I have written two waterfowl articles one got published, this one was suppose to but never did . It is fairly long, but if you like duck hunting you probably will like it. I hope it is a nice read on a cold night.
The Full Circle of a Waterfowl Hunter
When I was younger in the 70s, and early 80s, the only thing I did was waterfowl hunt. If it wasn’t duck season, my friend Randy and I would go on reconnaissance missions scouting ducks, seeing their numbers, and flight patterns on the local refuge that we hunted. We were two young guys sitting on the hood of a 72 Ford Maverick, drinking a cold one, watching the birds overhead and saying, “ Yeah, I would of hit that one, no doubt.” Even today as my wife and I go for walks in the area parks and ducks and geese fly over us, I shoulder my imaginary gun, and pull through with a “Boom.” She says, “You do that every time, and shakes her head.” She looks at me as if to say, you know you are getting too old to do that.
If you do something long enough you get pretty good at it. Randy and I loved duck hunting, and not to brag, but we were pretty skillful hunters. On the refuge we frequently went to, we had to pick one of the many blinds that were scattered all over and hunt within 10 feet of that blind. You could watch other hunters, and see how well their hunt was going. The blinds were first come, first serve; you parked your car in the spot for the blind you wanted. Randy and I were overzealous, and much younger back then. Some people may have just called us plain stupid. We would sleep in our car to assure we would get a good blind for the next morning’s hunt.
We would sleep over at each other’s house. Our parents never wanted us to leave too early when we went hunting. My mom told us to get a good night sleep and not to leave too early. Then she would go to bed. We would be reloading shotgun shells in the garage saying “Yeah mom, no problem, then about an hour later we would quietly push my car a block down the road so she wouldn’t hear us leave. We would start it up, and drive off to the refuge. I can remember those cold nights sleeping in a car seat with a black lab on my lap, and waking up in the morning with a thick layer of ice inside the windows.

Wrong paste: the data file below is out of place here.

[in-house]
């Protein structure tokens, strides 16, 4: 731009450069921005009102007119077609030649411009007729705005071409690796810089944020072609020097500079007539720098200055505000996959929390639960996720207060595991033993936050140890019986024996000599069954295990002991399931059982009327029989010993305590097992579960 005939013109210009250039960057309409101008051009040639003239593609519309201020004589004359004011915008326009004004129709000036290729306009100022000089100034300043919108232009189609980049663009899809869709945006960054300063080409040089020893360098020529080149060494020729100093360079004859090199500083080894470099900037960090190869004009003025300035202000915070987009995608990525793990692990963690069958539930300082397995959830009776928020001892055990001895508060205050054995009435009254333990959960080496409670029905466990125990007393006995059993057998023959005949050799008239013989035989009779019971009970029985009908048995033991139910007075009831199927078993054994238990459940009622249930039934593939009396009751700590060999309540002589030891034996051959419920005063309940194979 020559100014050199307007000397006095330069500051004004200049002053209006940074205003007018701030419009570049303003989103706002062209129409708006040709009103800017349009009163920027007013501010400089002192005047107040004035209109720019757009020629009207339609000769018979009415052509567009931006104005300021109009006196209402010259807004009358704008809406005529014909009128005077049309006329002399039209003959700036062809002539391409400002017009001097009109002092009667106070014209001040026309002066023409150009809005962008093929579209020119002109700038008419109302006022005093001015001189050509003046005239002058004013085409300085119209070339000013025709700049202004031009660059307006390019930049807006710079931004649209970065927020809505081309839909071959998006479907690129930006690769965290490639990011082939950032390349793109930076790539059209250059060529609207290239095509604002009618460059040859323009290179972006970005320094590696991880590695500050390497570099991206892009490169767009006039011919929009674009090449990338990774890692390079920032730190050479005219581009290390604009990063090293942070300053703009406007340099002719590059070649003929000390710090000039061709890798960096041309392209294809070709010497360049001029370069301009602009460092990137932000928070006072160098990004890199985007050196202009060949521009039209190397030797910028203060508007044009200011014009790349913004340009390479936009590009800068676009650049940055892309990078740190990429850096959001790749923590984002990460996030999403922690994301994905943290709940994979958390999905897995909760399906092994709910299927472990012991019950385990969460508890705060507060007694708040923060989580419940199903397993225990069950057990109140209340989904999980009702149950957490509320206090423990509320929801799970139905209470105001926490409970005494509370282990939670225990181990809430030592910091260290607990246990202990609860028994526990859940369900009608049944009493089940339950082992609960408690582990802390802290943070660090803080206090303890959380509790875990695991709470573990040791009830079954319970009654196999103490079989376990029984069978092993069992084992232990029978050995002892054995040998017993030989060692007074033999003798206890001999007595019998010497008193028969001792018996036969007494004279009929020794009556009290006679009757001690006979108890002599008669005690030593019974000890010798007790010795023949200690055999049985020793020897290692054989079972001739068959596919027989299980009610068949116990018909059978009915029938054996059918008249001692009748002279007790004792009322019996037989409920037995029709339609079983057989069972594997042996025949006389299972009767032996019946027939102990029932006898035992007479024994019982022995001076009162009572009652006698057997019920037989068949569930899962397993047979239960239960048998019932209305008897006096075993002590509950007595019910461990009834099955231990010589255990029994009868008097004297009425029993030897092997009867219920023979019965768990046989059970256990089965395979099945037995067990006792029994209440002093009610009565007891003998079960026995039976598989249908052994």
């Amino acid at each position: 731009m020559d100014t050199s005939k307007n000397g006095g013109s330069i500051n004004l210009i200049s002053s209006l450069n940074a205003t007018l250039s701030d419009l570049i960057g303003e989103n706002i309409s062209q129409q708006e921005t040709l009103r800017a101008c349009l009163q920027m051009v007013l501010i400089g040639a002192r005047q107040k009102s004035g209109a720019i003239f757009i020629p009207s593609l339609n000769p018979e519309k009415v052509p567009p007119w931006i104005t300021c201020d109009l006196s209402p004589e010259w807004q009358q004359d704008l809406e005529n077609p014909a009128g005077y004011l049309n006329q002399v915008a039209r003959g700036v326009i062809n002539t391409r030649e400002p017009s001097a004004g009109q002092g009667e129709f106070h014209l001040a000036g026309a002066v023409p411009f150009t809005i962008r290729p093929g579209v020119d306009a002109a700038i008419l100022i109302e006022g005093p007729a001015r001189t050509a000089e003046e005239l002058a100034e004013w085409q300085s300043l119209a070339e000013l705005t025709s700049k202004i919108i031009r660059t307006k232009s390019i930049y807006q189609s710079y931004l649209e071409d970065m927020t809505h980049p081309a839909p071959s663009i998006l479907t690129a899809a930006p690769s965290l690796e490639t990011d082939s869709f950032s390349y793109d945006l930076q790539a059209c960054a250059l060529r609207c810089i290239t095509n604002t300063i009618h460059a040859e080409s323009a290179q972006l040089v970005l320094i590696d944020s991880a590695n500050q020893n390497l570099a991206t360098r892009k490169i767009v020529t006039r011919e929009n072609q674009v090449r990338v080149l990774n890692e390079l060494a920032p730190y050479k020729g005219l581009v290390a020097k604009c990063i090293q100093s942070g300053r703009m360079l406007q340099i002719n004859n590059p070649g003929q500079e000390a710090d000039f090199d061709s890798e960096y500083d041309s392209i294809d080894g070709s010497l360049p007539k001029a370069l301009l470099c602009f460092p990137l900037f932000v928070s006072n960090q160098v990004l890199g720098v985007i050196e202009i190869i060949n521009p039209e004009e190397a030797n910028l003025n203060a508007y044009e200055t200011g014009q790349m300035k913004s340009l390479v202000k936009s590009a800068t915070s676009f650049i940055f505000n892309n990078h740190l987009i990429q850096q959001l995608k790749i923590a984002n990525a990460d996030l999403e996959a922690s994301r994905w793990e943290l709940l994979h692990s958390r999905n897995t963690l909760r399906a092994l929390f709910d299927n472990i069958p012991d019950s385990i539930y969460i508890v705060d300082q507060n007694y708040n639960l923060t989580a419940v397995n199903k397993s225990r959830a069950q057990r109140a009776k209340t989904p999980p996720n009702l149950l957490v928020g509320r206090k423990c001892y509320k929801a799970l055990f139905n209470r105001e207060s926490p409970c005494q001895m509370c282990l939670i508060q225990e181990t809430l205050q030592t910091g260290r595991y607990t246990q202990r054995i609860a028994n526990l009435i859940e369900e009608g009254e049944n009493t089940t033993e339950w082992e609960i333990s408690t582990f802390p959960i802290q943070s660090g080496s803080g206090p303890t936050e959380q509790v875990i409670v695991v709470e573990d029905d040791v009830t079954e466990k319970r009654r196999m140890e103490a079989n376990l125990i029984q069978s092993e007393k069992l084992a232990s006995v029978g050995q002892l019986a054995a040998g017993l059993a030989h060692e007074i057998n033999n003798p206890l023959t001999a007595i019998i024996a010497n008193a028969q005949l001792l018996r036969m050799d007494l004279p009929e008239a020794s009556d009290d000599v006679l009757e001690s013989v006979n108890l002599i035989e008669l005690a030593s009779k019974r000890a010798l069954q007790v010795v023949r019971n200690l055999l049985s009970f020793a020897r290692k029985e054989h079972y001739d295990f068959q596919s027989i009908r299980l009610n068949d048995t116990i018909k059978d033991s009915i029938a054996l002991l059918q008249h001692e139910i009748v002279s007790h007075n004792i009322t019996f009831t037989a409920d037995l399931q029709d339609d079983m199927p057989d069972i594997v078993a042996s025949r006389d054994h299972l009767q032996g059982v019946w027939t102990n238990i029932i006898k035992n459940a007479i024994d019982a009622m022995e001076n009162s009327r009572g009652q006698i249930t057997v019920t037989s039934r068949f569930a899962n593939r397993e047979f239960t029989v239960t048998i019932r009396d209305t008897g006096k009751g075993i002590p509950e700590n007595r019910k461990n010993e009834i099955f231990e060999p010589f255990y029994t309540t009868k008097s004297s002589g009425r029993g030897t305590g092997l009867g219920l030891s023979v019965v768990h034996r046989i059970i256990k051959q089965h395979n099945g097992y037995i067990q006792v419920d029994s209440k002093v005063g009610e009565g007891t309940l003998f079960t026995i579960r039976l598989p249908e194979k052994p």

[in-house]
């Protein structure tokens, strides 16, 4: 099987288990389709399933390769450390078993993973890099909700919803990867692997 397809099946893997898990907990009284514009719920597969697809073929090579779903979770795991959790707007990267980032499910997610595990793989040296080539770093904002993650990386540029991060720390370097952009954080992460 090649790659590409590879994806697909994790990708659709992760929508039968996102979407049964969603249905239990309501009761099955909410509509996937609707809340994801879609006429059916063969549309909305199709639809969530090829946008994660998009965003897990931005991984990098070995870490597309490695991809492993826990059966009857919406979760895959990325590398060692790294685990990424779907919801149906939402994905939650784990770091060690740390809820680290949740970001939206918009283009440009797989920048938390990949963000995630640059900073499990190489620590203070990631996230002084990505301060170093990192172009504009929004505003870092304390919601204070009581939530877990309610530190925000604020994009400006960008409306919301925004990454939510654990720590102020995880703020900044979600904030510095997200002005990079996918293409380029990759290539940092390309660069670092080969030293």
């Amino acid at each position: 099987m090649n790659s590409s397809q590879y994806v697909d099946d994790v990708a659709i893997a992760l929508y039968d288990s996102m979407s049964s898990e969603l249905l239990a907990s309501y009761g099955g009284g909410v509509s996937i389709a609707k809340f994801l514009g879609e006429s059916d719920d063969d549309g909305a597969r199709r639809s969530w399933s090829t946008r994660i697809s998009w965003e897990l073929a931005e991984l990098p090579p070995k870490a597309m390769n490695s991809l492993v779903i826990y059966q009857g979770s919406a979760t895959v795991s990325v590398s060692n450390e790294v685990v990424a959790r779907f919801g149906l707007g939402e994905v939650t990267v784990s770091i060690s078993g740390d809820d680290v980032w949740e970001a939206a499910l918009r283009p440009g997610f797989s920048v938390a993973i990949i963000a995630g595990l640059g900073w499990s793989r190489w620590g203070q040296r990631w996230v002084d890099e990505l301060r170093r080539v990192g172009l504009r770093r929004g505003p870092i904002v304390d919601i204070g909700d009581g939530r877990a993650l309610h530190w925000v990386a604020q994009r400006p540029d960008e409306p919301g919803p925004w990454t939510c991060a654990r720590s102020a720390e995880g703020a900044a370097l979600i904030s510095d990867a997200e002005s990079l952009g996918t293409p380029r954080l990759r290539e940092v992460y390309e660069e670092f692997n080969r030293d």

One day at sunset, Randy and I were walking out from our blind back to the parking lot. An older fellow hunter was waiting for us to walk out with him. Looking us over he said, “ Hmm, I was expecting older guys than you two, and with better guns. But boy can you guys shoot. I knew if anything came in range of you two, there was a slim chance it would ever make it to me.” He was right that day. We did have a flock of 4 blue wing teal come in, and after four quick shots, none left.
I couldn’t believe he wasn’t impressed with my old Winchester pump model 1200. My grandpa had a model 12 and told me I needed a Winchester pump if I was going to hunt waterfowl. I saved up $75 and bought my gun. I remember telling my grandpa it only shoots 2 ¾ inch shells, no 3 inch magnums. He laughed and said, “You don’t need 3 inch magnums to kill a goose; that is crazy.” It reminds me of today, over 30 years later, and guys arguing about the merits of the 3-½-inch magnums. I now have my grandpa's model 12 in my safe, and I am planning to take it out this fall on some grouse and pheasant hunts in grandpa’s honor.
Nobody in my family ever hunted, except my grandpa on my mom’s side of the family. My mom was the one that in a weird way encouraged me to hunt. I remember one day when my older sister came over and asked what I was doing. My mom laughed, and told her that I have either painted my face green and was sitting in a tree with my bow waiting for a deer to walk by, or of course I could be duck hunting. My sister said, “That is stupid! Why do you let him do that?” Mom smiled and said, “ He loves it and there is a lot worse things he could be doing. Don’t worry about him.”